One of the building types which has yet to see significant adoption of mass timber is labs and life sciences buildings. Is this due to the presence of equipment which is sensitive to floor vibrations? A function of the large spans needed? Mis-perceptions about mass timbers ability to meet these needs? The answer is “all of the above”. Let’s dig into this topic…
Most laboratory projects are built around standardized modules of 11’-0”. Most projects look to create double or triple bays such that columns and beams are often 22’ or 33′ o.c. These spans are long for single-span mass timber, but the second issue can complicate things further:
Some laboratory projects have sensitive equipment that must be supported on floor framing with higher levels of vibration performance than would be standard for typical occupant comfort. Even in non-lab projects, mass timber floor panel spans are typically vibration controlled, so longer spans and tighter vibration requirements create a unique set of challenges. This is not to suggest that mass timber can’t be used in labs and life sciences buildings – it can and it has been (see examples below) but projects will often look to span the 11′ module dimension with intermediate purlins, or utilize hybrid and/or composite designs.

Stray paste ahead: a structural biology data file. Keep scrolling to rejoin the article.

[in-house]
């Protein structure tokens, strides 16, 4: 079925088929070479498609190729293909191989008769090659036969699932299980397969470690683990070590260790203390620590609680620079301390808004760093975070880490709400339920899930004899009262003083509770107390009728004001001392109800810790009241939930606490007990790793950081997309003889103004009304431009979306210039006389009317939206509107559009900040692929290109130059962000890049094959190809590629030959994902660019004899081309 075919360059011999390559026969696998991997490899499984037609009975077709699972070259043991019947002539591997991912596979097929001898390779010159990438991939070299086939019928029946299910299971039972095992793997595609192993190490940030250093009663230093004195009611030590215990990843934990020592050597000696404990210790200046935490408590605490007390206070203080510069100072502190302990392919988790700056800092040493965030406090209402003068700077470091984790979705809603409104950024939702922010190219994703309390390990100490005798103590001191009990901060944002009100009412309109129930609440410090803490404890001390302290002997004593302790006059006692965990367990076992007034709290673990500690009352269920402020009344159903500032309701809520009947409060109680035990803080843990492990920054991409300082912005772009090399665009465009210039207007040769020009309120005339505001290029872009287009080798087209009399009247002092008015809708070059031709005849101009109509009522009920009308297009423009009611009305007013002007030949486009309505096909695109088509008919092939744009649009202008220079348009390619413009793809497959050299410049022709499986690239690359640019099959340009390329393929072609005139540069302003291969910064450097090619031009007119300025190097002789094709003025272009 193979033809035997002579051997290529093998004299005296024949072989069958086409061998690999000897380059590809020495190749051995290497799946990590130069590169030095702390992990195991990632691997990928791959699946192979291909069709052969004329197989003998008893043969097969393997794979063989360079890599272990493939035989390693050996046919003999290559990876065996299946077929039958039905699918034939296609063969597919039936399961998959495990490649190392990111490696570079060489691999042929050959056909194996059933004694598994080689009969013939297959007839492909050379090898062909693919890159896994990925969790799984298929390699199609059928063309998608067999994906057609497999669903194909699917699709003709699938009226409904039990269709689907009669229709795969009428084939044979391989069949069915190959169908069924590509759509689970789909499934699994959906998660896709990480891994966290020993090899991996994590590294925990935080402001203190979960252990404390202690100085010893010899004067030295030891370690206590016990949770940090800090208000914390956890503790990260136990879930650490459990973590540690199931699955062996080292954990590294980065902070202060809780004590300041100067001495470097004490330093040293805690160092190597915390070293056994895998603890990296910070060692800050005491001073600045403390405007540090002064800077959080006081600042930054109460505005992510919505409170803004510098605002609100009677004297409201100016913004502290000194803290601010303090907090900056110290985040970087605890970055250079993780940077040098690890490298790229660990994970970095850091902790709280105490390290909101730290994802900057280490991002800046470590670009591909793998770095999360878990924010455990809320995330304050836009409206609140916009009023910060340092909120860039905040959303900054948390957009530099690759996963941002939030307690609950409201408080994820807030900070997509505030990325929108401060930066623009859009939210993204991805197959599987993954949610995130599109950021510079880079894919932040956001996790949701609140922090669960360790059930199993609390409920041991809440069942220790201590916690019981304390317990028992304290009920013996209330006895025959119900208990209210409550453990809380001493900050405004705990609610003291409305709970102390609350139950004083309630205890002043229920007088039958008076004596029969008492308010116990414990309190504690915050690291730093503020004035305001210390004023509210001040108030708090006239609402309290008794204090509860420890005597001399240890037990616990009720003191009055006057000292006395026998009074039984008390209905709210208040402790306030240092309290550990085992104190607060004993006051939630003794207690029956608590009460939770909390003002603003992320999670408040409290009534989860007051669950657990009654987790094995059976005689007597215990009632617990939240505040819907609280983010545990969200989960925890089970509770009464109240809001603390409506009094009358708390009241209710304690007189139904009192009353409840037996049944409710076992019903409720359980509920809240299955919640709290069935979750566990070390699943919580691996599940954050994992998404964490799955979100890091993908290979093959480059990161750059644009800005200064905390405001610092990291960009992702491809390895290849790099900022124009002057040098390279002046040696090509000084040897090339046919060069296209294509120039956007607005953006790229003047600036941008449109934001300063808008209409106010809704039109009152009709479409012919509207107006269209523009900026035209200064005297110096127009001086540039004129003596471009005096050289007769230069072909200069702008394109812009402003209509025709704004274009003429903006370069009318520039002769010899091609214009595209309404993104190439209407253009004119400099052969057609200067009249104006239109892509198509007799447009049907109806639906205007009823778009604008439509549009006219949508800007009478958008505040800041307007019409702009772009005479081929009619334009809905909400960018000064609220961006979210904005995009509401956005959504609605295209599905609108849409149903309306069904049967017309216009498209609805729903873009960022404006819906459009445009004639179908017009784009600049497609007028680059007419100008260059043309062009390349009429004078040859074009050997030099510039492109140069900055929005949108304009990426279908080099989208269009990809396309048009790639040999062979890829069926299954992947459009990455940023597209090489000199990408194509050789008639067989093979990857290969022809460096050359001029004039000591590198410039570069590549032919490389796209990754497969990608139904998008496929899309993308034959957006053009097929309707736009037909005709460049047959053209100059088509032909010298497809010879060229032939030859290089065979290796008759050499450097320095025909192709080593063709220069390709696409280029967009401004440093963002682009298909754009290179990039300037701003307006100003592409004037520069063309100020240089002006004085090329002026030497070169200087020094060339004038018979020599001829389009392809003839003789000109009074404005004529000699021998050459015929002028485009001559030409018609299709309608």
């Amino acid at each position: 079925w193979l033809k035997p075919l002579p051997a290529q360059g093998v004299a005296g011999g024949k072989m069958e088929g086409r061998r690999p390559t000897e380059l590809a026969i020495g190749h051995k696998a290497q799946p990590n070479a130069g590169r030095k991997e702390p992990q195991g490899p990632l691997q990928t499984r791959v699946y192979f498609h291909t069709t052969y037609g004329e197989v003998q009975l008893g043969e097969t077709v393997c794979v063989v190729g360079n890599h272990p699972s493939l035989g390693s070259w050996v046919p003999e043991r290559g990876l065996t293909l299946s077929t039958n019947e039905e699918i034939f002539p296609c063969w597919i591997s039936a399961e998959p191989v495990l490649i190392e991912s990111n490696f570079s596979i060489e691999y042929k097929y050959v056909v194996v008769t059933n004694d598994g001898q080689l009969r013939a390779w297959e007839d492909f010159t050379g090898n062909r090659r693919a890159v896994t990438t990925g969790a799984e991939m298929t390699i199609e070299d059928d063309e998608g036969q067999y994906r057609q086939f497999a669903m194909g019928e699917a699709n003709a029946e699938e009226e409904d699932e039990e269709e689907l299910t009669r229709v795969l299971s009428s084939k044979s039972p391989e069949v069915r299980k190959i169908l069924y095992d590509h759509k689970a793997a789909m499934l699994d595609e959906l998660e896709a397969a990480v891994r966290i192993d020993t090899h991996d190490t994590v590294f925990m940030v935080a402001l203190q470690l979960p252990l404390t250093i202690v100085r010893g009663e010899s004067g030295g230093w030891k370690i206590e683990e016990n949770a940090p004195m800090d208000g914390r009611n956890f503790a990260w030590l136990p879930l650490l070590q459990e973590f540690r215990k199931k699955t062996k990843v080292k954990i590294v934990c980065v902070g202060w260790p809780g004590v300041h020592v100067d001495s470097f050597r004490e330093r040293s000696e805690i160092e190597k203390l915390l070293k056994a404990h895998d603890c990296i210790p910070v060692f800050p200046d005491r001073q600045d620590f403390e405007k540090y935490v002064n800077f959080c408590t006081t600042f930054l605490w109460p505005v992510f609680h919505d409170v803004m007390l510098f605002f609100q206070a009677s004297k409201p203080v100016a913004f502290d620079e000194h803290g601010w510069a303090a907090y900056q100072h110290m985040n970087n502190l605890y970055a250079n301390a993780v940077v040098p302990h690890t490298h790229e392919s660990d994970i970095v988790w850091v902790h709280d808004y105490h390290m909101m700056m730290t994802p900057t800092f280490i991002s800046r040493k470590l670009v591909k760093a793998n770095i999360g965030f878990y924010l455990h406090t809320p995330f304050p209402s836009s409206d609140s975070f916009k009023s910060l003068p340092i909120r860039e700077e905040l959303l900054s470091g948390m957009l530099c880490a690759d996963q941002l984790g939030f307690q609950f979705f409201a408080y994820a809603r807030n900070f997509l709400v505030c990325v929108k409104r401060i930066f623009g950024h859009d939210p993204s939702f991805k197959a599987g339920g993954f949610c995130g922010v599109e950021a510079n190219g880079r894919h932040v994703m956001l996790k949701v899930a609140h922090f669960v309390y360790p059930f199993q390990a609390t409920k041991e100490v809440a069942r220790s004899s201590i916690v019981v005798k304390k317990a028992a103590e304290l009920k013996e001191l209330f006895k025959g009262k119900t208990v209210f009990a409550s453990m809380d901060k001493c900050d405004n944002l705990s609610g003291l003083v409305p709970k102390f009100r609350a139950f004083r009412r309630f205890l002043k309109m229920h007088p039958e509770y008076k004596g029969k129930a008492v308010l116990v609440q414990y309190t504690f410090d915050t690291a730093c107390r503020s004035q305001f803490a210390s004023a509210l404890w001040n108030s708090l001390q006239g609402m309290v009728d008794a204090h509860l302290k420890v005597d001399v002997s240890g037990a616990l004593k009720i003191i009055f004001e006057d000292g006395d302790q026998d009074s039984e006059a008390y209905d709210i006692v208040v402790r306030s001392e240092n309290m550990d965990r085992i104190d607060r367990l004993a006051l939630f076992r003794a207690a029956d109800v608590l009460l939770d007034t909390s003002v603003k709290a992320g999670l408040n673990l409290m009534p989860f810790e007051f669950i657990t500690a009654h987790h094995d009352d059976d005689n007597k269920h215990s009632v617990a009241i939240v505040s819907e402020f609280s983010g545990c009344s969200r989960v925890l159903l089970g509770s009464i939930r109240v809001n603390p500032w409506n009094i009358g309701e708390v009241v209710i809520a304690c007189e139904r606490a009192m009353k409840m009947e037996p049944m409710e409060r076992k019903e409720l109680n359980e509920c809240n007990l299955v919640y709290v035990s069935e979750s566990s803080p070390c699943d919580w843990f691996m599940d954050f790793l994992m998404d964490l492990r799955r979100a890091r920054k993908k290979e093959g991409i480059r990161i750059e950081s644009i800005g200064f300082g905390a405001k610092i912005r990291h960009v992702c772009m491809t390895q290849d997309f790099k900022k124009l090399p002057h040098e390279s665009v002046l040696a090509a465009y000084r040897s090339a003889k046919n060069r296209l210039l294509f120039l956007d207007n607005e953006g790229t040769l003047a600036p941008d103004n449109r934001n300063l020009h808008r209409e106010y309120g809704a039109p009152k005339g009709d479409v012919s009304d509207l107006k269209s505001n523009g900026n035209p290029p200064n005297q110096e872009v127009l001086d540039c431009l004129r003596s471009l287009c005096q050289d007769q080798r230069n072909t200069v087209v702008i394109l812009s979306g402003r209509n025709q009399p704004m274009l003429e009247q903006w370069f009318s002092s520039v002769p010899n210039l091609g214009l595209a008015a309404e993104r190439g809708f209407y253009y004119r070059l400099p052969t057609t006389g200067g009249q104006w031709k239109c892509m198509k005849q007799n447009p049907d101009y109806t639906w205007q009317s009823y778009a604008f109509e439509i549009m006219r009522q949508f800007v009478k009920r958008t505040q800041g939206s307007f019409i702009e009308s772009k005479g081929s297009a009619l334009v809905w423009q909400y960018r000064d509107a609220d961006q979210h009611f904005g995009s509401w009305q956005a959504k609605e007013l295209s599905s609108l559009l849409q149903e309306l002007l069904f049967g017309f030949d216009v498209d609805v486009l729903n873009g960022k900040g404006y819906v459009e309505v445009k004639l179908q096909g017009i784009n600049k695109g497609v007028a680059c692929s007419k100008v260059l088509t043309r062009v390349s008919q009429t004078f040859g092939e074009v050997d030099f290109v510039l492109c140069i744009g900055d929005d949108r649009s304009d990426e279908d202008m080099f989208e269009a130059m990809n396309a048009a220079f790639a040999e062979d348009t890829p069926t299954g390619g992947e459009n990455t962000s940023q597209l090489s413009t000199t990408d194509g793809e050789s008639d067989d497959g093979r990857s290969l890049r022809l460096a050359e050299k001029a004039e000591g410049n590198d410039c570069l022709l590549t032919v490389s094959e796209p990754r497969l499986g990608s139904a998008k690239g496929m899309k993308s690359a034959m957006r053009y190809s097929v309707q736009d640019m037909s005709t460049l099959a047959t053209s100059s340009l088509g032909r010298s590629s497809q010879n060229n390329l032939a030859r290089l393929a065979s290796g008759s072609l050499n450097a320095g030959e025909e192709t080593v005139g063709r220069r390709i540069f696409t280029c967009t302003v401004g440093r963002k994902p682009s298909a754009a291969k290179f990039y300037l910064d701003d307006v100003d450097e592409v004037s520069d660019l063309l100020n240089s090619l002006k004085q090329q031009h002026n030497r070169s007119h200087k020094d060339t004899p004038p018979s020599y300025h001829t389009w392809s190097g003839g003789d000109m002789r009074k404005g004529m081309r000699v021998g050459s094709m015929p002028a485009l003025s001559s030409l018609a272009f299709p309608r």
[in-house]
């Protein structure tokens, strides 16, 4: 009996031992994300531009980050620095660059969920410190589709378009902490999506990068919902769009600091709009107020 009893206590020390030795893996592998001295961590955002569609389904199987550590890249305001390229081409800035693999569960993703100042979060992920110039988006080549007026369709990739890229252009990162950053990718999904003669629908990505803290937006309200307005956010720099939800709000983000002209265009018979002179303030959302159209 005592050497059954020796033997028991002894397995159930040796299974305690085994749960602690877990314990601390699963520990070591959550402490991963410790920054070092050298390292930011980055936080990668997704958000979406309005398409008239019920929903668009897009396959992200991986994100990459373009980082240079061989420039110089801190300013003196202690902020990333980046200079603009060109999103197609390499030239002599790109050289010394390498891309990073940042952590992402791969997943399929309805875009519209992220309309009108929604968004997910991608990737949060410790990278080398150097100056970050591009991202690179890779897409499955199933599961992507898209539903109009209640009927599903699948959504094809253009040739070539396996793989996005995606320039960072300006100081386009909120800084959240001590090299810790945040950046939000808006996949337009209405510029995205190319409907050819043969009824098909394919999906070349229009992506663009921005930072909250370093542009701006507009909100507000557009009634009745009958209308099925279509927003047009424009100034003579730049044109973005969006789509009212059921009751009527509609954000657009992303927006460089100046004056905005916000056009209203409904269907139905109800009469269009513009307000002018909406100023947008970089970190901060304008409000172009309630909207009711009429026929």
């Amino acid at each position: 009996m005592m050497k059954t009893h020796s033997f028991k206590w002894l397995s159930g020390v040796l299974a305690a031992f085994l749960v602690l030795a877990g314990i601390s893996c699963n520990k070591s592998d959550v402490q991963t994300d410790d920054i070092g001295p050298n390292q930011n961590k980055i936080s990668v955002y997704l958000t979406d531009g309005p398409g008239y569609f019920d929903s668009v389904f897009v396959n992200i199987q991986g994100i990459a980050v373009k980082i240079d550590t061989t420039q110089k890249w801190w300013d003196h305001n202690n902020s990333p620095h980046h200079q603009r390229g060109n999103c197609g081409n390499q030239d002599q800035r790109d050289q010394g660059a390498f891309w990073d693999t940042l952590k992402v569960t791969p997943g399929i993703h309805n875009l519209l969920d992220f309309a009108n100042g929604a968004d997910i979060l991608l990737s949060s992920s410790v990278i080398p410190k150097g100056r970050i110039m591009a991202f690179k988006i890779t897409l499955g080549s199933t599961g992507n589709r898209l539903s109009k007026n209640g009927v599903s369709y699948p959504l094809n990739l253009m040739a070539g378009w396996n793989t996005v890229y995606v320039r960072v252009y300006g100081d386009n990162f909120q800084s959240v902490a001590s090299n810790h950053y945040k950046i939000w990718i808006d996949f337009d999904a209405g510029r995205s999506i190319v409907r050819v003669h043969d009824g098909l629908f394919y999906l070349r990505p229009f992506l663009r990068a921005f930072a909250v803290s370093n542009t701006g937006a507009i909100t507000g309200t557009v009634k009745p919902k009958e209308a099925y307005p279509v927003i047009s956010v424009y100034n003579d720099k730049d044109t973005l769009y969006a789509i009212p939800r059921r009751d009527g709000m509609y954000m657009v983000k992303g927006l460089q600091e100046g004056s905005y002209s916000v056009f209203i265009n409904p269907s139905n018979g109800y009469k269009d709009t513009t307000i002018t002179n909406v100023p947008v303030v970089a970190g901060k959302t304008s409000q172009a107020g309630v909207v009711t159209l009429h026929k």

In the US, there are currently no prescriptive code recognized methods of performing timber-concrete composite designs. However, there are several guideline documents and test reports that engineers can use to help in their analysis.
Several forward-thinking design teams have been working on project designs and studies to arrive at cost-effective mass timber solutions for labs and life sciences buildings, particularly in cities such as Boston, San Francisco and Seattle. Some resources that Ricky McLain from WoodWorks US references often for these unique constraints and design opportunities:
1. Will New IBC Rules Usher in an Era of Mass Timber Lab Buildings? https://lnkd.in/gW3xZf_k
2. Steel-Timber Hybrid Floor Vibrations in Life Science Laboratory Buildings:
3. US Mass Timber Floor Vibration Design Guide: https://lnkd.in/gKGRf5kJ
4. Design Guide for Timber-Concrete Composite Floors in Canada: https://lnkd.in/gacpJy_e
MSU STEM Teaching and Learning Facility: https://lnkd.in/g483ugrR
Northlake Commons: https://lnkd.in/gt4Db7bZ
If you want to learn more about vibration-sensitive mass timber floor design, or timber-concrete composite design, or more, contact WoodWorks.